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Cheney Figures in Ad Opposing Ban on Same-Sex Marriage

Gay Republicans' spots include remarks made by vice president, whose daughter is a lesbian.

March 11, 2004|Johanna Neuman | Times Staff Writer

WASHINGTON — A new ad paid for by a gay Republican group uses Vice President Dick Cheney to help make its case against a proposed constitutional amendment to ban same-sex marriages.

The 30-second television commercial shows Cheney, whose daughter Mary is a lesbian, at a debate during the 2000 campaign discussing gay rights. "We live in a free society ... and I think that means people should be free to enter into any kind of relationship they want to enter into."

Cheney added: "The matter is regulated by the states. I think different states are likely to come to different conclusions, and that's appropriate.... I don't think there should necessarily be a federal policy in this area."

The words "We agree" then appear in the ad, which is sponsored by the Log Cabin Republicans. The commercial begins airing in the Washington area today and is to be shown later in seven states viewed as key battlegrounds in the general election: Ohio, Missouri, Florida, Minnesota, New Mexico, New Hampshire and Wisconsin. The ad includes scenes of 1960s civil rights protests and signs that say "Colored Waiting Room" to argue that gay marriage is a matter of individual liberty.

Many gay Republicans were among those angered last month when President Bush endorsed the idea of a constitutional amendment to ensure that marriage was sanctioned only between a man and a woman. Bush's backing followed San Francisco Mayor Gavin Newsom's decision to allow gay marriages in that city, in defiance of state law.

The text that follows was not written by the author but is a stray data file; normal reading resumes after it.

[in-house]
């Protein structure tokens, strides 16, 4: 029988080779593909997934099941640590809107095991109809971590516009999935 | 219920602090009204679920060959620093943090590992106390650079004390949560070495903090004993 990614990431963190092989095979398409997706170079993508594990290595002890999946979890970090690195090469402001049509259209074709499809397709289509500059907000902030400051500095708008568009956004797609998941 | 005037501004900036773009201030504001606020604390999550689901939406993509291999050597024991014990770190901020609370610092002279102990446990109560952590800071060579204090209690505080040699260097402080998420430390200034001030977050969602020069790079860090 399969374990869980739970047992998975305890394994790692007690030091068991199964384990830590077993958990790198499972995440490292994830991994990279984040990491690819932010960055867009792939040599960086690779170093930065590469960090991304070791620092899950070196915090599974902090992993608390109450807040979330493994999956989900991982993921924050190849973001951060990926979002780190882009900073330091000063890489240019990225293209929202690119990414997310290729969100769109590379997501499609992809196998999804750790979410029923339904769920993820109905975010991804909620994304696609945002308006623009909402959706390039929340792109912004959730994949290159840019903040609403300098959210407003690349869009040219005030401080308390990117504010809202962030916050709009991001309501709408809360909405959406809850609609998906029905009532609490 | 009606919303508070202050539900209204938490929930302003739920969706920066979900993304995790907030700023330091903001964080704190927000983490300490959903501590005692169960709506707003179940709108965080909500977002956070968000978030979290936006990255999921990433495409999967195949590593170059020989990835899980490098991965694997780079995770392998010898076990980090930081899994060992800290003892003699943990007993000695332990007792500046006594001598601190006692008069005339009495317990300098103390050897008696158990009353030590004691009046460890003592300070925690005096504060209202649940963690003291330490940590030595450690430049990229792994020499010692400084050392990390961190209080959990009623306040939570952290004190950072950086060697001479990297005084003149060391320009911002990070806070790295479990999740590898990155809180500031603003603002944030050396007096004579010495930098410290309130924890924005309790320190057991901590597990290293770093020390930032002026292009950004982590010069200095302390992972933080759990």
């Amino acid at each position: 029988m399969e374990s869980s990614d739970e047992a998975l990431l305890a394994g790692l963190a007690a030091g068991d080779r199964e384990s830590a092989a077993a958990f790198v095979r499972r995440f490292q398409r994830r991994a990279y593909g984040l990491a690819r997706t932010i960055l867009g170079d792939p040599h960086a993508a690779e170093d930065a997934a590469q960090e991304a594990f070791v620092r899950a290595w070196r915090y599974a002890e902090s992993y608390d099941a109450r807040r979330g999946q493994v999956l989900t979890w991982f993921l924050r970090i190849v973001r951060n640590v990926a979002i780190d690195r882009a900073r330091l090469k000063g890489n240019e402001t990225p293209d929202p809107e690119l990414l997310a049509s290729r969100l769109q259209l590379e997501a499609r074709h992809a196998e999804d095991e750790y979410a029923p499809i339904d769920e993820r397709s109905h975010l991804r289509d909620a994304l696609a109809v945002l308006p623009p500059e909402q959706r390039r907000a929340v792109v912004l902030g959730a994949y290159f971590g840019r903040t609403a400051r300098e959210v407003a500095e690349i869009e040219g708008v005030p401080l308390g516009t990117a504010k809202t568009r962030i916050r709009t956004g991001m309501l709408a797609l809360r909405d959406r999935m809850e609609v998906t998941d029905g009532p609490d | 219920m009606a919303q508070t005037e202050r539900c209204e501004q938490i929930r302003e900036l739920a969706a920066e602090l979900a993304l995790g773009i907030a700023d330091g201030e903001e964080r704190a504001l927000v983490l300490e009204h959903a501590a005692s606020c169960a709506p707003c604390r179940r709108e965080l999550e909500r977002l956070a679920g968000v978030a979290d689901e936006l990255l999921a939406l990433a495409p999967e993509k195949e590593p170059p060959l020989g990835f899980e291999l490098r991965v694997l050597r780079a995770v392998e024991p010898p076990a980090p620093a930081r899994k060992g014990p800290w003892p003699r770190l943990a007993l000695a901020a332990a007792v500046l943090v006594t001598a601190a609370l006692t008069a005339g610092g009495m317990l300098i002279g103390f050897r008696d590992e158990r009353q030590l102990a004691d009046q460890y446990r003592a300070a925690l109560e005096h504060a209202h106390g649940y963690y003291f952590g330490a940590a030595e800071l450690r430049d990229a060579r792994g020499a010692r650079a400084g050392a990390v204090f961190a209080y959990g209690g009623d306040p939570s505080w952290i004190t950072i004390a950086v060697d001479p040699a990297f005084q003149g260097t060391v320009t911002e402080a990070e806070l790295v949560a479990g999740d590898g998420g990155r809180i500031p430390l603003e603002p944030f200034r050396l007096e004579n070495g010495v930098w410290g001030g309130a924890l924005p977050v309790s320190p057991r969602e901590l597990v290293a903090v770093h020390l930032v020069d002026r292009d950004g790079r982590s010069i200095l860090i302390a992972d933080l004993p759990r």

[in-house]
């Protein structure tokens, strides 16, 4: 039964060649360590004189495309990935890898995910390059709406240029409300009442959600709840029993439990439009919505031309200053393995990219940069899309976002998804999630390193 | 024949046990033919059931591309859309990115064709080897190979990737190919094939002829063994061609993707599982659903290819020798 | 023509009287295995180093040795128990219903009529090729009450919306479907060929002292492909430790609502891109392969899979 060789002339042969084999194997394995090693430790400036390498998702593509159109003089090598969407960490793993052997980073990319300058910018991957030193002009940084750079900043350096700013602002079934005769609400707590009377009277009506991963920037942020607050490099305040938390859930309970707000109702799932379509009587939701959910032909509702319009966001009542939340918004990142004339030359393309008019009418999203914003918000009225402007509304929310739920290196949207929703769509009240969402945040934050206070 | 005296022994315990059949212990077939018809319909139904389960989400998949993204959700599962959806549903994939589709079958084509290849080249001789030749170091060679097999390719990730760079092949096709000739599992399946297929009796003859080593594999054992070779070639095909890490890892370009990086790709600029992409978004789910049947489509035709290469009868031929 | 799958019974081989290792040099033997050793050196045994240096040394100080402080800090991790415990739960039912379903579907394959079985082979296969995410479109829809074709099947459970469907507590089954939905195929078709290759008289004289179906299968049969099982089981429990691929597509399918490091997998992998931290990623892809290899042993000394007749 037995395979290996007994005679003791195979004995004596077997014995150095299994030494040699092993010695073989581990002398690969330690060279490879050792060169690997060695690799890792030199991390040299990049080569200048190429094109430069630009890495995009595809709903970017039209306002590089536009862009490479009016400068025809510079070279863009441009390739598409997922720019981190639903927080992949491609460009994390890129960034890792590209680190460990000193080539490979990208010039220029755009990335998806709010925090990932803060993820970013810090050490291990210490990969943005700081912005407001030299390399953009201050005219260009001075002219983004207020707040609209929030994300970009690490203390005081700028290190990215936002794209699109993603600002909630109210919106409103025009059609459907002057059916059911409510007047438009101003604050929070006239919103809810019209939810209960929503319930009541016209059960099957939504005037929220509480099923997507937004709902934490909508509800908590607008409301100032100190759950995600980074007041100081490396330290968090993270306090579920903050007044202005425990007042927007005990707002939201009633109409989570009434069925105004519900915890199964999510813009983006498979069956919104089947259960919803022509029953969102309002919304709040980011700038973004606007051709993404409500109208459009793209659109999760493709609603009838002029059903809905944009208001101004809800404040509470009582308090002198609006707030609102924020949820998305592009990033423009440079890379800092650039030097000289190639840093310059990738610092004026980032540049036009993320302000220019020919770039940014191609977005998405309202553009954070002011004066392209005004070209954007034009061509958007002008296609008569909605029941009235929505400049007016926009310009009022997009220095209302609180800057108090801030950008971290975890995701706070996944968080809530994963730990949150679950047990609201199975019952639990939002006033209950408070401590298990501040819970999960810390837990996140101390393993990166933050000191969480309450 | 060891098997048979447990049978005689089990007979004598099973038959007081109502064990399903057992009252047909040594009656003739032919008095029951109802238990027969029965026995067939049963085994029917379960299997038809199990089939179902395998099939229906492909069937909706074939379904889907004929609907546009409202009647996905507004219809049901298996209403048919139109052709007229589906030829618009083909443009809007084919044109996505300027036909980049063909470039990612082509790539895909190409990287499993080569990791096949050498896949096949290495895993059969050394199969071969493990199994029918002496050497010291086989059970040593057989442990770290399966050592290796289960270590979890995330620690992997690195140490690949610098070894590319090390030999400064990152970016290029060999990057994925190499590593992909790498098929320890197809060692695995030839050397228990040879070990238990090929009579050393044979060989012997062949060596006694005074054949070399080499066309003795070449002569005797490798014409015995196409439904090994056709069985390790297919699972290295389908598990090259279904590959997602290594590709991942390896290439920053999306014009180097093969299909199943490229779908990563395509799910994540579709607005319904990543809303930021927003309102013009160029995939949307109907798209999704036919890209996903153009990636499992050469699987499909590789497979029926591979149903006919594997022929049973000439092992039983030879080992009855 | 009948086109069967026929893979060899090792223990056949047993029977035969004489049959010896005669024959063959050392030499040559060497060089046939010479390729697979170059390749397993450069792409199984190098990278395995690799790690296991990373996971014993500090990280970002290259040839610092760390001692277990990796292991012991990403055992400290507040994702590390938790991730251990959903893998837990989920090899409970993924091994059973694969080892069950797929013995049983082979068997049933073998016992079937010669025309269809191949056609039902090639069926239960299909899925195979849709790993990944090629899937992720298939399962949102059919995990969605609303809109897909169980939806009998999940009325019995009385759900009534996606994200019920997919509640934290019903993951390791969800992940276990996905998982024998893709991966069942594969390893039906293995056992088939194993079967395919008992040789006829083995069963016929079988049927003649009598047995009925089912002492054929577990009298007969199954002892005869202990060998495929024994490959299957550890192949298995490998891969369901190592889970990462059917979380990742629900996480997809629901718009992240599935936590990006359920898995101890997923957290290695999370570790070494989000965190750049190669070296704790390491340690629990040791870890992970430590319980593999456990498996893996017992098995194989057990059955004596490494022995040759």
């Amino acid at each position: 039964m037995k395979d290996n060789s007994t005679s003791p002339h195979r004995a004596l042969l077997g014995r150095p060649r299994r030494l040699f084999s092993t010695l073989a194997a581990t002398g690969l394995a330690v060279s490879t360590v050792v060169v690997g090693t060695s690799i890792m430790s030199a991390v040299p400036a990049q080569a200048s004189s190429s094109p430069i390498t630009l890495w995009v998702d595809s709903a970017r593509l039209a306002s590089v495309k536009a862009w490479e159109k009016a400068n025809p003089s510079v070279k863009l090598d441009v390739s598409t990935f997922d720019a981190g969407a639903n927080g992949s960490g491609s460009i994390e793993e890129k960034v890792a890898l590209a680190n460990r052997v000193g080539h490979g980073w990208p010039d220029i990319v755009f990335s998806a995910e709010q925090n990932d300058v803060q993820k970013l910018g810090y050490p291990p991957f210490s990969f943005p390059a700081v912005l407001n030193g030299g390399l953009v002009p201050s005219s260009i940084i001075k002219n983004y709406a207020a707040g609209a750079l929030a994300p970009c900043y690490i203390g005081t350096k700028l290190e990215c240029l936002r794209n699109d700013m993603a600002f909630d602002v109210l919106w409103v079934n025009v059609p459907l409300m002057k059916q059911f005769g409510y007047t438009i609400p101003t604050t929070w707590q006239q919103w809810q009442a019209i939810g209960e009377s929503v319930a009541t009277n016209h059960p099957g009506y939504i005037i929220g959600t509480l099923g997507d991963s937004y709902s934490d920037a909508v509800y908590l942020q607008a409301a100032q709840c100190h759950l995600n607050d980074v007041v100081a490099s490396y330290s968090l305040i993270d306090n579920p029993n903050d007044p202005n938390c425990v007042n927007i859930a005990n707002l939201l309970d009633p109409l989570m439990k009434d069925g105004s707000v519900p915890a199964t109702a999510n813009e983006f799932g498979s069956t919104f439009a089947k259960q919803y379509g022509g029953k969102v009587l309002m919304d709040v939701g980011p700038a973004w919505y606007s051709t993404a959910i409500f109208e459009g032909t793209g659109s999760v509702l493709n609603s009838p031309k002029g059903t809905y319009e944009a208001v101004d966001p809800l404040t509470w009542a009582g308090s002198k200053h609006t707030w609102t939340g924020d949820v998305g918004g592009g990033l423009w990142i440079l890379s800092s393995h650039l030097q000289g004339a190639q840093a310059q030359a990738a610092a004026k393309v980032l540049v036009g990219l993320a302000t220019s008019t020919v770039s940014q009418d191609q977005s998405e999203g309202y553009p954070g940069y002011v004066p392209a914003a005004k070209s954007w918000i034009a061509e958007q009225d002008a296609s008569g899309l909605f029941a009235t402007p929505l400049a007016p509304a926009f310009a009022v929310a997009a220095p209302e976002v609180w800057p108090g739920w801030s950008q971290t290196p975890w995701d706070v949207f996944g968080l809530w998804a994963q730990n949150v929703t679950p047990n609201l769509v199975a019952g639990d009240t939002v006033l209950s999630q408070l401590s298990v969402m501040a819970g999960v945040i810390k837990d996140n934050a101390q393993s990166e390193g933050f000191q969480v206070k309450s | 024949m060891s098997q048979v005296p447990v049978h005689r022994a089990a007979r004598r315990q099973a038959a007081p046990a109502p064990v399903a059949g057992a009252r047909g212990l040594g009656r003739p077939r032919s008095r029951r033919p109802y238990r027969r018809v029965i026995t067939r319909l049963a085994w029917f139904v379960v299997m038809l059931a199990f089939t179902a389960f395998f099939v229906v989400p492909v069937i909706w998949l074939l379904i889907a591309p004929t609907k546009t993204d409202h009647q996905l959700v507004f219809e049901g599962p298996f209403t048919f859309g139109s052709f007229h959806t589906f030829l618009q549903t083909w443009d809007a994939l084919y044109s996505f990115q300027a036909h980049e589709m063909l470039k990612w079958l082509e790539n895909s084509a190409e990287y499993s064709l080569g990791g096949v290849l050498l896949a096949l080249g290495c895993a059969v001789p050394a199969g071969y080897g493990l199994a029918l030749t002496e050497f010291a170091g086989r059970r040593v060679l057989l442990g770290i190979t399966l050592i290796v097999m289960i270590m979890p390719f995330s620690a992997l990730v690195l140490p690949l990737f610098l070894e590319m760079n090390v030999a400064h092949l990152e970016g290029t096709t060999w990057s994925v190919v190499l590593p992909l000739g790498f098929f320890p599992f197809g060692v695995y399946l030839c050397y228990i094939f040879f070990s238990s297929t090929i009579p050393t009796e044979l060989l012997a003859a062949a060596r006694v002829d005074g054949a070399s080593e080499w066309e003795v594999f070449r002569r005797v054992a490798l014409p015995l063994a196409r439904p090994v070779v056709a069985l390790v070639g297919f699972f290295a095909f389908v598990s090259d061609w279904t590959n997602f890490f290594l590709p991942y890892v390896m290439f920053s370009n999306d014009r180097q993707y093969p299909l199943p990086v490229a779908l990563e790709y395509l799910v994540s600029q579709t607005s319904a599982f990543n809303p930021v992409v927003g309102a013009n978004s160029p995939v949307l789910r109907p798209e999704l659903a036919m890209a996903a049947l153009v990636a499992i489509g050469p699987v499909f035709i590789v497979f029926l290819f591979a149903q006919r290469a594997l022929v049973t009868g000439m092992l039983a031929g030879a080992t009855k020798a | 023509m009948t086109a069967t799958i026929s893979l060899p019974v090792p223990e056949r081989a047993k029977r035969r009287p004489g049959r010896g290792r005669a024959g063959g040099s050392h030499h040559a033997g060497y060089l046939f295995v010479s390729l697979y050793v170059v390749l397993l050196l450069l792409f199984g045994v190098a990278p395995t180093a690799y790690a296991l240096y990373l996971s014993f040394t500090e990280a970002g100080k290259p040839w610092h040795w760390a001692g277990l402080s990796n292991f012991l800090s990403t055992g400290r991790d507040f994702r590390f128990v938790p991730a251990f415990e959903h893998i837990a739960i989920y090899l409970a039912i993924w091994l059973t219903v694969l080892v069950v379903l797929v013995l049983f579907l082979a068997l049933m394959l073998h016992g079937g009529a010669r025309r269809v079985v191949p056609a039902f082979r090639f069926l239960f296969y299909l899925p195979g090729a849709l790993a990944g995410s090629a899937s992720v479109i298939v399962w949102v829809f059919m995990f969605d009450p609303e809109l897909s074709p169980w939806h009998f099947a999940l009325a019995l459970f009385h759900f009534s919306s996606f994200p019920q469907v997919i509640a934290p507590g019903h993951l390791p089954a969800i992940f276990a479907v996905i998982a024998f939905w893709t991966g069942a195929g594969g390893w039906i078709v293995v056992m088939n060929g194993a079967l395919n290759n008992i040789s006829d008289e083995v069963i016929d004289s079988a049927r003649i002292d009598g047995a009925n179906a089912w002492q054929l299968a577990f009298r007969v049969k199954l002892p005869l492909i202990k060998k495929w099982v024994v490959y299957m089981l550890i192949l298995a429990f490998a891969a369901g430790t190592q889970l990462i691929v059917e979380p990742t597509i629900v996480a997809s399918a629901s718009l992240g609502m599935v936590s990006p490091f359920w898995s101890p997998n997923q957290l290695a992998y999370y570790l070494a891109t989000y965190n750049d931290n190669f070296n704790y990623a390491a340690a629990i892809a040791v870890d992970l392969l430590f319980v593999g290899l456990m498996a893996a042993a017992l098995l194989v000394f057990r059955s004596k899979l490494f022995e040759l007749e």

Cheney said last week that he supported Bush's decision, which also was hailed by an array of conservative groups.

Log Cabin's executive director, Patrick Guerriero, said the group decided to launch its campaign "because the exclusion and discrimination embodied in this amendment violates the principles upon which the Republican Party is founded."

He said that donations to the group had grown since Bush's announcement and that the organization hoped to collect up to $1 million for the ad campaign.

Bush campaign spokesman Terry Holt said, "We respect differences of opinion in the Republican Party, and we feel that during this election the Republicans will unite behind the president on the big issues facing this country -- the war on terror and growing the economy."

The College Republican National Committee also came to Bush's defense. "President Bush is exactly right when he says there is a consensus among Americans to protect the institution of marriage," said Eric Hoplin, the group's chairman. "If the Log Cabin Republicans are the loyal Republicans they claim to be, they should spend their millions on electing Republicans, not defeating them."

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